Moose | WWF
© WWF / Anthony B. RATH


Bull moose, Koyukuk River, Gates of the Arctic Alaska, USA.


Bull moose, Koyukuk River, Gates of the Arctic Alaska, USA. rel= © WWF / Anthony B. RATH

The moose (Alces alces), is the largest member of the deer family and the largest mammal in North America. Moose is an Algonquin term for 'twig eater'.

In Europe the moose is known as the elk. It lives in forested areas where there is snow cover in the winter and nearby lakes, bogs, swamps, streams and ponds. It is a powerful swimmer within days of birth and can dive more than 5 m for food on a lake bottom. It gains weight as a calf faster than any other big-game animal.

The moose, along with the beaver, is one of the national animals of Canada. It is also considered the national animal of Sweden and Norway. In Norway it is often referred to as ‘the king of the forest’. The moose is the state animal of Alaska and Maine.

The moose stands 1.8 m (6 ft) tall from shoulders to feet. Females weigh 360-590 kg and males weigh 544-725 kg. It has long, thick, light brown to dark brown fur. Moose hair is hollow, which helps keep it warm. Its front legs are longer than its rear legs. It has very poor eyesight but good hearing and an excellent sense of smell.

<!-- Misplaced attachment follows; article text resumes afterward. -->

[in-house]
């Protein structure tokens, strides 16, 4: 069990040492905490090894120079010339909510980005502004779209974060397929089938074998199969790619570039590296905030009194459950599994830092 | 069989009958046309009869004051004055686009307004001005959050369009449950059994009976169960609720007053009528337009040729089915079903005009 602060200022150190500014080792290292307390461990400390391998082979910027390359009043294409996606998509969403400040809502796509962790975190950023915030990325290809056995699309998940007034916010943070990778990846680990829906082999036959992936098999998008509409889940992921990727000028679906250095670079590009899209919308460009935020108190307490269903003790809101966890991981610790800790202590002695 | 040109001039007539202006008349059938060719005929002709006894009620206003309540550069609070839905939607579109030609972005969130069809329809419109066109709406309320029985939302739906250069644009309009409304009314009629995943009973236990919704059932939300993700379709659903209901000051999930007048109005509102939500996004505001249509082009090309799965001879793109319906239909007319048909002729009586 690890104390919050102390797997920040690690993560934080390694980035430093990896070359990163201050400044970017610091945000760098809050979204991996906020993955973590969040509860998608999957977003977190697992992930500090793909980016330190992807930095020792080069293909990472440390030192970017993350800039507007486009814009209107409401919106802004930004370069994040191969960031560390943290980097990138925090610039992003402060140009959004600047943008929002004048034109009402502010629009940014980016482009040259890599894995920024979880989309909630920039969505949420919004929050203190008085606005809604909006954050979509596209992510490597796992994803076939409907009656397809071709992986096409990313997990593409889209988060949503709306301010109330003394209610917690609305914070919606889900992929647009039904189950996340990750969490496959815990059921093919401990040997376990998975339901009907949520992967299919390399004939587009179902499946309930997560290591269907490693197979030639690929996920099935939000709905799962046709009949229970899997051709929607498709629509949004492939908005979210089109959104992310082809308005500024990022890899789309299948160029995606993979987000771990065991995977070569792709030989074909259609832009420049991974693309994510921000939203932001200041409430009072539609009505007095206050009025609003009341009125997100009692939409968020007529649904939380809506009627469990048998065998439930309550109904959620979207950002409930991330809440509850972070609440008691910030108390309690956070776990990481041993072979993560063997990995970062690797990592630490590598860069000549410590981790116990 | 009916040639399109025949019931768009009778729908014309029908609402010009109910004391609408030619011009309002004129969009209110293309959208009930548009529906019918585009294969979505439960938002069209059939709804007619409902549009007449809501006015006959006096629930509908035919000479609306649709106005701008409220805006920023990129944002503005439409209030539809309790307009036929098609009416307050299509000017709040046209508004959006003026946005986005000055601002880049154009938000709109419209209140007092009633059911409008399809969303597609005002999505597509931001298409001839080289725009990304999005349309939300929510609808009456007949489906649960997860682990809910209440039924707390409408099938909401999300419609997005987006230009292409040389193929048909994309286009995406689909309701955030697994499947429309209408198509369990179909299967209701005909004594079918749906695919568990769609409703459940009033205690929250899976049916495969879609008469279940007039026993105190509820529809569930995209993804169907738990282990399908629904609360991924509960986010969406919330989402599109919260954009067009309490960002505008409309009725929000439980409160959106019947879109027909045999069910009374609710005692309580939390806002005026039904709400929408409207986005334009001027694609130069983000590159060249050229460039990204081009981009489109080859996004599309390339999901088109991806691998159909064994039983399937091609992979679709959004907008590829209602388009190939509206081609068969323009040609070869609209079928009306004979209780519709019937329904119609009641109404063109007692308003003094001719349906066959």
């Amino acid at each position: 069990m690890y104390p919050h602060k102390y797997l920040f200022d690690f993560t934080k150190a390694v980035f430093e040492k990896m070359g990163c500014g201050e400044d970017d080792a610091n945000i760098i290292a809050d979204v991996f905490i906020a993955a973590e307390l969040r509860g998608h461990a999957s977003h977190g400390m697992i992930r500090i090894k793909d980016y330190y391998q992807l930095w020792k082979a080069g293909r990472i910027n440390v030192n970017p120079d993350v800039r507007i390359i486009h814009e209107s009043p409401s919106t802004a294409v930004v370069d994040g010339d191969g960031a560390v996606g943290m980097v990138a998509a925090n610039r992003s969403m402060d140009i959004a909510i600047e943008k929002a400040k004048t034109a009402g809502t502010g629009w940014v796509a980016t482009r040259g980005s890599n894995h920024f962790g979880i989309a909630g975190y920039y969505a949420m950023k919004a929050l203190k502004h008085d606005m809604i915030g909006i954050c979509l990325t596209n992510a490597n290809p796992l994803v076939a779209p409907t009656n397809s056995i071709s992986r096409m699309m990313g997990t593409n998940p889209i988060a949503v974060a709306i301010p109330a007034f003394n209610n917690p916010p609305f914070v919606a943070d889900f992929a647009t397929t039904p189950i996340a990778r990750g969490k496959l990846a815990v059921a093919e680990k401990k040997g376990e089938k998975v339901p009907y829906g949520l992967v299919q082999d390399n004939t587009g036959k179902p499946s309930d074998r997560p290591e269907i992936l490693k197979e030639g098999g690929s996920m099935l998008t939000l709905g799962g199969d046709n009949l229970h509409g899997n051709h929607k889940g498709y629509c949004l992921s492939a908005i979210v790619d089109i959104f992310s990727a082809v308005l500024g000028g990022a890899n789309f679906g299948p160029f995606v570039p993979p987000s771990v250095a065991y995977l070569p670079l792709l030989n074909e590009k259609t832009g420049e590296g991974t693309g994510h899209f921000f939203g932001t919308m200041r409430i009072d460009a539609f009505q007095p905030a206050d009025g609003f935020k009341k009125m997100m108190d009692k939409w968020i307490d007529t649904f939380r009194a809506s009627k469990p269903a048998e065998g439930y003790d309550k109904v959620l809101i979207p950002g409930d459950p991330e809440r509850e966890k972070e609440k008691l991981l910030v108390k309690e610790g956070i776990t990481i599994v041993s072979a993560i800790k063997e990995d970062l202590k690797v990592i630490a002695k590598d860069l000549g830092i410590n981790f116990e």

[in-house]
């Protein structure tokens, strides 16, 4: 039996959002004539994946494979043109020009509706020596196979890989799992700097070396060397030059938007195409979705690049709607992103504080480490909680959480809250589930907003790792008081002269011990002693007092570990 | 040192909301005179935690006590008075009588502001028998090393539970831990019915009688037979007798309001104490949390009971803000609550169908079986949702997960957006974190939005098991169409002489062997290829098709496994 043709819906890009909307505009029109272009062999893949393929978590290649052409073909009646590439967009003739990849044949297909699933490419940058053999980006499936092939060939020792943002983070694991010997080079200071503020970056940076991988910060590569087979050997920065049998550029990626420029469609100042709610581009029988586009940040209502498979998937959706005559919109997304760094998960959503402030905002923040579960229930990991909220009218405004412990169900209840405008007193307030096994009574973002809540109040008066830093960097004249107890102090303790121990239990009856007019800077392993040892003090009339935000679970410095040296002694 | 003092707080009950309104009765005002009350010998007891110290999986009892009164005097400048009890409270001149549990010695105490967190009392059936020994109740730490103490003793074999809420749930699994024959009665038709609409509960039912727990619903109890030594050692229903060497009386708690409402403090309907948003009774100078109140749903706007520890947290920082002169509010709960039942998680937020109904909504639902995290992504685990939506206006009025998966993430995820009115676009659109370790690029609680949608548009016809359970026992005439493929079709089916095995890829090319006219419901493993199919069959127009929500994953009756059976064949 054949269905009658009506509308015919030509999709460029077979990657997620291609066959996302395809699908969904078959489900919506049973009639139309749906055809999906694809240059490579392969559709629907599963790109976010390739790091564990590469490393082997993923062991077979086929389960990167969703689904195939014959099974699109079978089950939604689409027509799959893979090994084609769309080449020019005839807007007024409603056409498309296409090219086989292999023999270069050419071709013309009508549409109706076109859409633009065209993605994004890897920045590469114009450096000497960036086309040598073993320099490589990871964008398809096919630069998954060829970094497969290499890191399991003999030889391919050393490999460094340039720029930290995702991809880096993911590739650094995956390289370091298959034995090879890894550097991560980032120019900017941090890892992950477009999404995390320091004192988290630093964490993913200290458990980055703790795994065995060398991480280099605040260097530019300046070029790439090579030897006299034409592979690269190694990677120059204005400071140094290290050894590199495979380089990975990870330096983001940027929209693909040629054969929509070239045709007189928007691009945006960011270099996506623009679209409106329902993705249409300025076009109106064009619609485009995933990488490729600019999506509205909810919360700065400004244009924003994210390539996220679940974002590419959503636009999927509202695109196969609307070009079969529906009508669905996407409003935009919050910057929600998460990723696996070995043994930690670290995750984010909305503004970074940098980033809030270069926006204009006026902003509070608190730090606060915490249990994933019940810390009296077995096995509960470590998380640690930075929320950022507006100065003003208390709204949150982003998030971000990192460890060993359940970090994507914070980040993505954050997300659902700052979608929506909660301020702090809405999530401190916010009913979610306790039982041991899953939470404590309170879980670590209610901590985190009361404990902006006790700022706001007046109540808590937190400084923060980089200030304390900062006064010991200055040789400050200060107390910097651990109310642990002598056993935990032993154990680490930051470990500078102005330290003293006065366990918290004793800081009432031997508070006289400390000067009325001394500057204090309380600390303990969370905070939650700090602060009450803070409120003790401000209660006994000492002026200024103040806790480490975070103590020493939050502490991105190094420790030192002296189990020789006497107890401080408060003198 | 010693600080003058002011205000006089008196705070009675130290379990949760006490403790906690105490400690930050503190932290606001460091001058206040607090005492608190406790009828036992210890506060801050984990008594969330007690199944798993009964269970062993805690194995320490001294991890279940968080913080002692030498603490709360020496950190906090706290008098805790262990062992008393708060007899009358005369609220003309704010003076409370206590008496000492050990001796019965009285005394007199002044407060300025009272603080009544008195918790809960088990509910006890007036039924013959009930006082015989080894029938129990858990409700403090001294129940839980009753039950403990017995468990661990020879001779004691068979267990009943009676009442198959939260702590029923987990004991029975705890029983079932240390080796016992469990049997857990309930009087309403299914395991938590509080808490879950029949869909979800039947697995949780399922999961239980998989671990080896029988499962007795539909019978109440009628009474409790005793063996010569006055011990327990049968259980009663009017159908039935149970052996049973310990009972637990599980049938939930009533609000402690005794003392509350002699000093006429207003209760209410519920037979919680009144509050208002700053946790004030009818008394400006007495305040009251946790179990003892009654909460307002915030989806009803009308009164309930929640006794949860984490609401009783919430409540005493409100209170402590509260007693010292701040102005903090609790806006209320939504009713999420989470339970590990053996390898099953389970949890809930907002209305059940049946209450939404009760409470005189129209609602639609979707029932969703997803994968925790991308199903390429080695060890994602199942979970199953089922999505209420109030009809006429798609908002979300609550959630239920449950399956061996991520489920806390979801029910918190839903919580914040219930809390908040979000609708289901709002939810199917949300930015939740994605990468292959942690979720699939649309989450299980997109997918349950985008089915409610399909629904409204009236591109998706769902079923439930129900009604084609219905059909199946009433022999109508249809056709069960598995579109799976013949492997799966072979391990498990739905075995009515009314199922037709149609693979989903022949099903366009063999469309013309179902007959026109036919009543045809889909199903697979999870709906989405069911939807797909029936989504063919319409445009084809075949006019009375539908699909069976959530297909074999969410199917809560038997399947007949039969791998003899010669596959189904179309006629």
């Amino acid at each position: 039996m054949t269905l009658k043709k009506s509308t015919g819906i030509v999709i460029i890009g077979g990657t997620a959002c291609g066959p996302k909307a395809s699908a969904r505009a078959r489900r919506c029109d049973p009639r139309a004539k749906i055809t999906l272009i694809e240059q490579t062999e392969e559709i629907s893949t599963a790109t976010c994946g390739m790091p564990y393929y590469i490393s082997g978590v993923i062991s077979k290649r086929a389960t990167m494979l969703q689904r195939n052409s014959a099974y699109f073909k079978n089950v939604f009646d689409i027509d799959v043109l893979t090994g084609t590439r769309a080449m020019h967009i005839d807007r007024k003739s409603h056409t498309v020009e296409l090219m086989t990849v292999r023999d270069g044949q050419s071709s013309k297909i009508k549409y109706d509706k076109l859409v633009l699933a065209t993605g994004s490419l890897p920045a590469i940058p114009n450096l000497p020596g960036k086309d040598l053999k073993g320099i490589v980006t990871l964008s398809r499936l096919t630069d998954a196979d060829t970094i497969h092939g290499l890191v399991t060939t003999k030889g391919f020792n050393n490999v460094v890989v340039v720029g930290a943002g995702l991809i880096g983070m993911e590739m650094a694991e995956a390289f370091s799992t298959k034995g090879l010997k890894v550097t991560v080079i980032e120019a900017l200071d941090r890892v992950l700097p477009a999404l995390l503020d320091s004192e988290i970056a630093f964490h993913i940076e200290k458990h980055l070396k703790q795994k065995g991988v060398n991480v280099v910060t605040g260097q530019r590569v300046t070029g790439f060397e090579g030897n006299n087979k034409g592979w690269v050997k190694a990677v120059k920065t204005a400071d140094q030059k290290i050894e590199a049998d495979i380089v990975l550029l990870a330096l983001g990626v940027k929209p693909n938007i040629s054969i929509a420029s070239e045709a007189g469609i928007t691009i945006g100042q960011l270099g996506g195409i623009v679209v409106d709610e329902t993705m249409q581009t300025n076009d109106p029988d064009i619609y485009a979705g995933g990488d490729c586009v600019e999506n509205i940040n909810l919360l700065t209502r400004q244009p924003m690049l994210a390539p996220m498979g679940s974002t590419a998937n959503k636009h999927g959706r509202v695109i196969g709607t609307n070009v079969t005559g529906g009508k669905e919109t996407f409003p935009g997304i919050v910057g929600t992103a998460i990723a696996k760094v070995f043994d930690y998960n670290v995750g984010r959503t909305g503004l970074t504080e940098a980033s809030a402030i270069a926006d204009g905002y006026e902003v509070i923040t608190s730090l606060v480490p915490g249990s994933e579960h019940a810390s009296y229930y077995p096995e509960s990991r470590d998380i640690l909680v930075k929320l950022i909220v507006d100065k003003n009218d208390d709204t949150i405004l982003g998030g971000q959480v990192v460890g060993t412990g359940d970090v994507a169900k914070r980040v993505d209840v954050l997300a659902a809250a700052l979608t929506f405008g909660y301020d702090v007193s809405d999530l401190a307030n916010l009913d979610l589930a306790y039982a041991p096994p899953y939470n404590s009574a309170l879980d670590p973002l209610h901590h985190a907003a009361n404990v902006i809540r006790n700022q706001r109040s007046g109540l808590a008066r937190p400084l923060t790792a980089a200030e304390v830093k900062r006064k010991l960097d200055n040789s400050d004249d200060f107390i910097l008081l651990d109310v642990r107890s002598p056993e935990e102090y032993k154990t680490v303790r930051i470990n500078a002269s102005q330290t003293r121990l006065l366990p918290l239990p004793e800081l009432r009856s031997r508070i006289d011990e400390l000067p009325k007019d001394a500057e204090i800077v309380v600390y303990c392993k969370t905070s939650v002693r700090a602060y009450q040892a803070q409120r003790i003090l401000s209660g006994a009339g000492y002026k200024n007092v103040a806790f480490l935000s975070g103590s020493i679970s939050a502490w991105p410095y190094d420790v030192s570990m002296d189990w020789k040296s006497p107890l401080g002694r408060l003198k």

Most moose have a pendant of fur-covered skin, about 30 cm long, called a bell, hanging from the throat. Moose grow antlers each summer and shed them each autumn.

With their tremendous physical power and vitality, moose can travel over almost any terrain. Long legs carry them easily over deadfall trees or through snow that would stop a deer or wolf. Their cloven hooves and dewclaws spread widely to provide support when they wade through soft muskeg or snow. When frightened they may crash noisily through the underbrush, but in spite of their great size even full-grown, antlered bulls can move almost as silently as a cat through dense forest.

Before bedding down, a moose usually travels upwind for a time and then swings back in a partial circle. Thus predators following its track will have to approach from the windward direction. A moose calf is able to follow its mother on a long swim even while very young, occasionally resting its muzzle on the cow’s back for support.

Your chances of seeing one in the wild
Moose are found in Canadian forests from the Alaska boundary to the eastern tip of Newfoundland and Labrador. It is estimated that there are between 500,000 and 1 million moose in Canada. Moose are constantly spreading northwards through the sparse transition forest that extends to the open tundra.

Today, moose management in Canada is soundly based on aerial counts, habitat inventories, and scientific studies of reproductive rates and calf survival. Moose have adapted well to human activities, and with appropriate management, will always be part of the Canadian landscape.